The New York Mets were created to fill a void.
The New York Giants and the Brooklyn Dodgers had both recently fulfilled their manifest destiny by packing up and continuing their strong play in California. The relocations left local fans with only a few options – and rooting for the hated Yankees wasn’t one of them.
In the summer of 1962, the Mets of Flushing became New Yorkers’ chosen option.
Taking the orange from the Giants and the blue from the Dodgers, the Mets embraced an anti-Yankee fan-building platform.
And the Mets logo adopted the city and its people. Each building depicted on the logo’s skyline holds a significant meaning (the Empire State Building and United Nations Buildings are both featured). The bridge in the center of the logo symbolizes the unification of New York’s five boroughs.
The Mets have an always-exciting franchise, from the wildly successful teams of the late ’60s and ’80s; to the characters such as Armando Benitez, Benny Agbayani, Mo Vaughn, John Olerud, and Rey Ordonez of the ’90s; to the promise of José Reyes, David Wright, and Mike Piazza in the 2000s. There has always been an interesting clubhouse dynamic to the Mets.
Despite their two championships, the Mets have always played second fiddle in New York. But with a World Series run last year, an insanely promising young crop of pitchers, and the ageless wonder that is Bartolo Colón, the Mets are poised to be top dog.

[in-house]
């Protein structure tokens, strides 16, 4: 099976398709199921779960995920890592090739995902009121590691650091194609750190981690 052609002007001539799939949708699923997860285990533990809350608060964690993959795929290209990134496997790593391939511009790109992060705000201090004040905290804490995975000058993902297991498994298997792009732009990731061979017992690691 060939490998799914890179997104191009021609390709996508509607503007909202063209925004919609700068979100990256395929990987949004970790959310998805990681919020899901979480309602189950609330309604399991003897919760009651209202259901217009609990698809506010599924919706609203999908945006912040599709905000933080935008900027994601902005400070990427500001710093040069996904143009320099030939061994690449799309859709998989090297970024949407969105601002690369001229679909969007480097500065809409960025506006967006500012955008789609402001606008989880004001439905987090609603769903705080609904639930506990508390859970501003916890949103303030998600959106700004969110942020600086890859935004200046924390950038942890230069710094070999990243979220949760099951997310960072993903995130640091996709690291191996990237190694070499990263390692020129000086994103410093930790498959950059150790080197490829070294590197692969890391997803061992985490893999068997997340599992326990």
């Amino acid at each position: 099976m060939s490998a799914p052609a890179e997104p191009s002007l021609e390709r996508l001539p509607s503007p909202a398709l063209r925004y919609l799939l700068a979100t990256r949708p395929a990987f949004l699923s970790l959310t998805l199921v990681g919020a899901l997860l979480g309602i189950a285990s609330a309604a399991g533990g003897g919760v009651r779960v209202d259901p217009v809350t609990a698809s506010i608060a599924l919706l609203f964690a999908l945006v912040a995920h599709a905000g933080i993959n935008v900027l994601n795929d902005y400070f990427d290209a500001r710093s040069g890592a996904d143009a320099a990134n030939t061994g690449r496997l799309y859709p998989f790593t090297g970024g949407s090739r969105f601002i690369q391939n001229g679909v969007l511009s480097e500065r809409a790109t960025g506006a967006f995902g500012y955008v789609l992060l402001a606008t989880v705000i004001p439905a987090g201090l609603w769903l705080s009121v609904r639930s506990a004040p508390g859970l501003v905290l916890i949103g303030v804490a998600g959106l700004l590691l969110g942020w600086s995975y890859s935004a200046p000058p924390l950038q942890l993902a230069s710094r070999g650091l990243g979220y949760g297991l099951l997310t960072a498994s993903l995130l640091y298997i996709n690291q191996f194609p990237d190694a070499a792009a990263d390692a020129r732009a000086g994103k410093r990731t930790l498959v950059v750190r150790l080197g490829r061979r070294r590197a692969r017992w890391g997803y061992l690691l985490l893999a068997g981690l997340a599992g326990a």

Let’s take a look back through Mets uniform history to appreciate how far they’ve come.
1962–1992: The original logo for the New York Mets features “Mets” in orange letters over a blue New York skyline. The graphic is enclosed in a baseball with orange lining.
1993–1998: The logo remains largely the same, but the shade of orange is darkened just a bit.
1999–present: The small “NY” logo to the left of “Mets” is removed.
1999–2013: An alternate logo is designed that changes coloring and adds an orange trim to the “Mets” lettering.
New York Mets Primary Logo Patch
Notable Uniform Changes
1962: The home jersey displays “Mets” in blue font with an orange border. The jersey encompasses a traditional blue pinstripe design with the team’s logo on the left sleeve. The design combines aspects of the jerseys of the Giants and Dodgers – both of which had roots in New York. It features the player’s number on the back, but no number on the front. The design also includes a solid royal blue cap.
1966: Numbers are added to the left midsection of the jersey.
1974: The team replaces “New York” with “Mets” in cursive on the road uniform – an uncommon choice. Often, one uniform depicts the city name and another depicts the team name.
1978: On the road, the button-down style switches to a pullover with two buttons below the collar. A thin blue-orange-blue stripe is added to outline the uniforms.
1982: A second road uniform is added, utilizing a solid blue jersey along with the word “Mets” in cursive. The two-button collar is replaced by a V-neck.
1983: A blue-on-orange trim collar is added to outline the uniform.
1988: The elaborate cursive font on the road uniform is changed to a simplistic block font reading “New York.”
1991: The pullover reverts back to a button-down.